During this period of mortgage delinquency, the borrower and lender work together to solve the issue. A foreclosure process is mostly the last option because it is a lengthy and costly procedure. If the borrower’s financial hardship is temporary, the lender and the borrower make a forbearance agreement. With this agreement, the lender allows the borrower to make small monthly payments or temporarily stop making payments for a while.
What Happens When a Mortgage is Delinquent?
When a mortgage is delinquent, it can lead to several consequences. For instance, it can damage the borrower’s credit score, cause late fees, and create difficulties in getting a new mortgage. Moreover, if the delinquency isn’t solved, the borrower can also lose their home. Let’s explore what happens when a mortgage is delinquent:
Impact on Credit Score
If the borrower has a mortgage delinquency (missed payments) of more than 30 days, it can damage the credit score. The longer a mortgage is delinquent, the more damage it causes to the credit score. This happens because the mortgage servicer reports the borrower’s activities to the major credit bureaus. A low credit score makes it difficult for the borrower to perform other financial activities.
A delinquent mortgage can result in late fees. The late fees can be between 3% and 6% of the monthly mortgage payment and added every month as long as the mortgage is delinquent. The promissory note and mortgage agreement include details of late fees that the borrower might face in case of a delinquent mortgage.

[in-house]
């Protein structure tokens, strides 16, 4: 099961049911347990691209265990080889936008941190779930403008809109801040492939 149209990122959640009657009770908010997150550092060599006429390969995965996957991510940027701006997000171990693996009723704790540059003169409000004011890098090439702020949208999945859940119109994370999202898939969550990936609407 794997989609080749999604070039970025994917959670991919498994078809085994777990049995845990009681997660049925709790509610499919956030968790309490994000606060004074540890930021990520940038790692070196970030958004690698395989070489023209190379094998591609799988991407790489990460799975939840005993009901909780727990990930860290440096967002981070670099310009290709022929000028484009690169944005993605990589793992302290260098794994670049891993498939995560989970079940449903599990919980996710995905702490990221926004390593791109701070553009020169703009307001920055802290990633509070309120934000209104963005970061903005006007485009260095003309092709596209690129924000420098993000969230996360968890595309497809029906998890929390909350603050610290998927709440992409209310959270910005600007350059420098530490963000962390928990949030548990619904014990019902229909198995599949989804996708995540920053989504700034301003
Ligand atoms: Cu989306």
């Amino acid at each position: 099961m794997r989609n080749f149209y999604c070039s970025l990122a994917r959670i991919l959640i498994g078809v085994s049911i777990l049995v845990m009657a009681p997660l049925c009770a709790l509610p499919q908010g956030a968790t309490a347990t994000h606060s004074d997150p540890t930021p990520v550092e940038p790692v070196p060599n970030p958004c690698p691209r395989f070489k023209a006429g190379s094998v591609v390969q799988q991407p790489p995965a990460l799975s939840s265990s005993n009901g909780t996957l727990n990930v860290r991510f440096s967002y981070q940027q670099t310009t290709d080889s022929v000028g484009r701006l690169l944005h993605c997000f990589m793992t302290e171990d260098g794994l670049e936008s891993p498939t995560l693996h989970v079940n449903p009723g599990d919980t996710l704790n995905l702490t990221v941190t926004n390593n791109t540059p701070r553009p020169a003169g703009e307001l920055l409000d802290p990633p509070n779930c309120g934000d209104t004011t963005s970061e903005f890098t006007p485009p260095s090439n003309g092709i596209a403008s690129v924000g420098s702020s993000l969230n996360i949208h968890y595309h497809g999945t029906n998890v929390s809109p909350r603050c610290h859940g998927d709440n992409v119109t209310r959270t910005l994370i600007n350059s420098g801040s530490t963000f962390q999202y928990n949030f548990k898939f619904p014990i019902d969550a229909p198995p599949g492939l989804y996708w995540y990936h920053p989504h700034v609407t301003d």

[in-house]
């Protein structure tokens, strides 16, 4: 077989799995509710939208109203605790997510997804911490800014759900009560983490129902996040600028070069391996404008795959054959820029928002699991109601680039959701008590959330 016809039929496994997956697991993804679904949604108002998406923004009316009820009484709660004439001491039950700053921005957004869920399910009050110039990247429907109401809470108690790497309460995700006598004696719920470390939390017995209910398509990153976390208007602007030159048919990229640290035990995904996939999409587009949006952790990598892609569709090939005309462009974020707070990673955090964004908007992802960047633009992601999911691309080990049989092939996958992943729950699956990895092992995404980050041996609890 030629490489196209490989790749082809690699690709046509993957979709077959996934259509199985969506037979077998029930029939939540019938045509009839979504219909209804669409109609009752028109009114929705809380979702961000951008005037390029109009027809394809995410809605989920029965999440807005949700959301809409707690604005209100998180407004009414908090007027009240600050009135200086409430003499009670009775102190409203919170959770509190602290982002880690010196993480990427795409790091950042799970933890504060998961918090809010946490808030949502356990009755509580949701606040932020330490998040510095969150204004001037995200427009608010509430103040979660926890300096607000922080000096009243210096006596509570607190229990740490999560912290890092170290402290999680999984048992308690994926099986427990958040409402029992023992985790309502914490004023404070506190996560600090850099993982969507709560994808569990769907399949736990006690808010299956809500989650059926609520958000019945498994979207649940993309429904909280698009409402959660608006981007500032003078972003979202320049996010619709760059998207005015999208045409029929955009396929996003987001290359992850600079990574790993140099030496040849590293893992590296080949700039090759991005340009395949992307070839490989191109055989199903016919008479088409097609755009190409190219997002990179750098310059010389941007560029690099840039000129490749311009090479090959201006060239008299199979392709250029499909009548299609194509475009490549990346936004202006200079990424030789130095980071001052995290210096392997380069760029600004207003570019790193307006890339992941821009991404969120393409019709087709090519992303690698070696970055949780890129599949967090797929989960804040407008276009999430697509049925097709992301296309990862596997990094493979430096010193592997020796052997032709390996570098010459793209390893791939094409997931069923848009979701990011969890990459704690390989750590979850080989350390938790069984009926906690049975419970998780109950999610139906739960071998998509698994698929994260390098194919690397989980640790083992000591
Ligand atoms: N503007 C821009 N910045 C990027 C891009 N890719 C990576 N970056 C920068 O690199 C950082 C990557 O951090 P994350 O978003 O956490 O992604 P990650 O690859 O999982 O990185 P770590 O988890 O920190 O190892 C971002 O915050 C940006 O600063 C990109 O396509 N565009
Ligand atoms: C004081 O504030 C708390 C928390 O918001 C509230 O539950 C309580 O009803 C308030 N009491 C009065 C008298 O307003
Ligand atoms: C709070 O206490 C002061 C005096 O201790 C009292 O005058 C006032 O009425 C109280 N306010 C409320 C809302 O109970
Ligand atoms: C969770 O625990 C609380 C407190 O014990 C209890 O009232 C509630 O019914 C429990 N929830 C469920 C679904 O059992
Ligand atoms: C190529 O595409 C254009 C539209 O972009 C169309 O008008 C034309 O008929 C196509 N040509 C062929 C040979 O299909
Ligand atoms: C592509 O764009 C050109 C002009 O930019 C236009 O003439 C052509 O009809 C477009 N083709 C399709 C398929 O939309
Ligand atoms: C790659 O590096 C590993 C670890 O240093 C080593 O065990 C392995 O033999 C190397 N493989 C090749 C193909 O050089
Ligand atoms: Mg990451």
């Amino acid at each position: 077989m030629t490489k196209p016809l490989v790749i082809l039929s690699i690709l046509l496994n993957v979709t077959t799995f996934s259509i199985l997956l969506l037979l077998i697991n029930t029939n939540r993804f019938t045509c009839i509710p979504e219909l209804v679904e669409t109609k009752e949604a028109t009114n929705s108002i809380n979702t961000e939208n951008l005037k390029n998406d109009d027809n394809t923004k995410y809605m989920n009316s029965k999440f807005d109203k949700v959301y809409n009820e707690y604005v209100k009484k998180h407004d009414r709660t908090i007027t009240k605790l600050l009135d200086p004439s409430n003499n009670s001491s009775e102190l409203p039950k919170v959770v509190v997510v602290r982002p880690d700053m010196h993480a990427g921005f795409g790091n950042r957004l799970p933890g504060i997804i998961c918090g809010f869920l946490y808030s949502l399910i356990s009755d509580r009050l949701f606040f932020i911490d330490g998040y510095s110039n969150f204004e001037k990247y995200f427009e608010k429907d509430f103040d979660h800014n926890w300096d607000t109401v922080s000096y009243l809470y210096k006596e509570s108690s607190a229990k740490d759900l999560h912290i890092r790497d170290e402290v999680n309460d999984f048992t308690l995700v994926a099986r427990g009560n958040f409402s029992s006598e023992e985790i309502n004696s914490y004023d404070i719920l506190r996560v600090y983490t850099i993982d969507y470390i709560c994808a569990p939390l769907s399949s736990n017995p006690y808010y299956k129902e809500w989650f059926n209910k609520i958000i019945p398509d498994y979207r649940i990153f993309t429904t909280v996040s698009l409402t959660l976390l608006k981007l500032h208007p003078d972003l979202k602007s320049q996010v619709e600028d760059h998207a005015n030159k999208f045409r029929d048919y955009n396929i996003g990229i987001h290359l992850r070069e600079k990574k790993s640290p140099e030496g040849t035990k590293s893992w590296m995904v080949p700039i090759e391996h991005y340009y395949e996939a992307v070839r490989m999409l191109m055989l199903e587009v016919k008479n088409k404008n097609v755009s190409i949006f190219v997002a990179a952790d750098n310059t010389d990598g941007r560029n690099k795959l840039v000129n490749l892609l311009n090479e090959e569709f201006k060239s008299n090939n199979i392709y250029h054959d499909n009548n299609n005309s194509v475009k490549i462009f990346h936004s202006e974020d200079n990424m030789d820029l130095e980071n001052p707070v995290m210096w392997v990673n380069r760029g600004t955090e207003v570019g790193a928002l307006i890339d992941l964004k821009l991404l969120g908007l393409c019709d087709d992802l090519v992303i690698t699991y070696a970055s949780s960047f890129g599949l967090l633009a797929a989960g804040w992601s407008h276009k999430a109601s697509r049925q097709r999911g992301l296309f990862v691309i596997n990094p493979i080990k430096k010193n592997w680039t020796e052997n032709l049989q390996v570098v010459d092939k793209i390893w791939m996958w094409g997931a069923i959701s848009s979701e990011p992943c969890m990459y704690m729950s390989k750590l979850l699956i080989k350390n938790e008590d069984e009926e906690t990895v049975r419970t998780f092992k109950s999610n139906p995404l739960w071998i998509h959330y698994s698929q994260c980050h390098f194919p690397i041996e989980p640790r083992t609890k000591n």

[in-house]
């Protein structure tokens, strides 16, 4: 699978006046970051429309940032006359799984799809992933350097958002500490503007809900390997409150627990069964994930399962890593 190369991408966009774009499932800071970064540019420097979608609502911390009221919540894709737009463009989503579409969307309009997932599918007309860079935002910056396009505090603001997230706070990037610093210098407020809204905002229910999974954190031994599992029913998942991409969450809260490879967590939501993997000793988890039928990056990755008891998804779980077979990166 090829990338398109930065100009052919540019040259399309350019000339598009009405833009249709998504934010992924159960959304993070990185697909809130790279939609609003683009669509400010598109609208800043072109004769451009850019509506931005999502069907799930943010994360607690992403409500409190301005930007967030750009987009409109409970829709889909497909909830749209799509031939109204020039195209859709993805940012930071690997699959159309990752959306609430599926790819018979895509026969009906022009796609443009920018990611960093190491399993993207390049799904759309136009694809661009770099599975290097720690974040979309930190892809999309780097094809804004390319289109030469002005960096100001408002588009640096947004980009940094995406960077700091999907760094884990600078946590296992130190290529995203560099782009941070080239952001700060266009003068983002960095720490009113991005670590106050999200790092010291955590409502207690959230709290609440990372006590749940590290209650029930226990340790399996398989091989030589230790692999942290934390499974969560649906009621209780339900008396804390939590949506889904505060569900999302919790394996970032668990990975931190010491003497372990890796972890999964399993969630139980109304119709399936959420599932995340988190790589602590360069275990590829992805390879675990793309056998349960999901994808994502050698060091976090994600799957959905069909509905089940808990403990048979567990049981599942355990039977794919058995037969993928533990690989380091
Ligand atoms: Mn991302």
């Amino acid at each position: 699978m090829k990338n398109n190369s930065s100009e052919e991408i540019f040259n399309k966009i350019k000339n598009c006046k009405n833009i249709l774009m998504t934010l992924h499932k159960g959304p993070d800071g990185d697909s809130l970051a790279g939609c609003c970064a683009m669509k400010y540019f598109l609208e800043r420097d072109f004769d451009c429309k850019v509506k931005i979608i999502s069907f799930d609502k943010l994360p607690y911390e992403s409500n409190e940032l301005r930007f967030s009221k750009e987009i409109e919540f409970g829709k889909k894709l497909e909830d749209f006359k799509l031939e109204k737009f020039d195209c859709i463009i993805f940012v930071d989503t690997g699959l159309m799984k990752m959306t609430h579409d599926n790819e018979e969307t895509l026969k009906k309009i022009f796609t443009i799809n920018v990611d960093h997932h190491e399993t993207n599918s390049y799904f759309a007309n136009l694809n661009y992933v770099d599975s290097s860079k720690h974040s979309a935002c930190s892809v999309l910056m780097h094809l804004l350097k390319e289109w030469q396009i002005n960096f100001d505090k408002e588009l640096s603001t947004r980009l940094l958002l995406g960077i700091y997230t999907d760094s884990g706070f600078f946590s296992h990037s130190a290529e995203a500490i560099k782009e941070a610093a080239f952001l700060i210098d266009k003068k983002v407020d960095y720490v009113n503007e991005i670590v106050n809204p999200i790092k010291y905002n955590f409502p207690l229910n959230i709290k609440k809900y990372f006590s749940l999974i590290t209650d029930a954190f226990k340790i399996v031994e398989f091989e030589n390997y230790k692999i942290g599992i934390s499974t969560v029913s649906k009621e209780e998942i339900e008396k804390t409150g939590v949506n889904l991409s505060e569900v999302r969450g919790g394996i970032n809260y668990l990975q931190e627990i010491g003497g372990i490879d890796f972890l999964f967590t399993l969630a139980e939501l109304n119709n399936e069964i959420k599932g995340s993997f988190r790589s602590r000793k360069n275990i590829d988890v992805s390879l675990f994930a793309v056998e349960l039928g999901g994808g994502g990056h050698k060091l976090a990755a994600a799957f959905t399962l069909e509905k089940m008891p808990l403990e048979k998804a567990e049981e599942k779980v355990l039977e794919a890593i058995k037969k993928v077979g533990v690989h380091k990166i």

Difficulty Buying a Home or Refinancing
Mortgage delinquency can affect the credit score, affecting the borrower’s ability to buy a new home or refinance the mortgage. If the borrower wants a new loan, the lender will pull the borrower’s credit report to see their creditworthiness. A low credit score can make it difficult to obtain loans and mortgages. Even if the borrower gets a loan, they will have to pay higher interest rates.
Foreclosure is the most serious consequence a borrower can face due to mortgage delinquency. If borrowers have missed many mortgage payments, they default on the mortgage. When the borrower defaults on the payments the lender can start the process of foreclosure.
However, the lender first sends a notice of default to the borrower, which indicates the lender’s right to foreclosure. If the borrower makes the remaining payments, the lender stops foreclosure proceedings. On the other hand, if the borrower doesn’t pay the missed mortgage amount, the lender can foreclose the property. Foreclosure is a legal process in which the lender can take ownership of the property and sell it to cover their loss.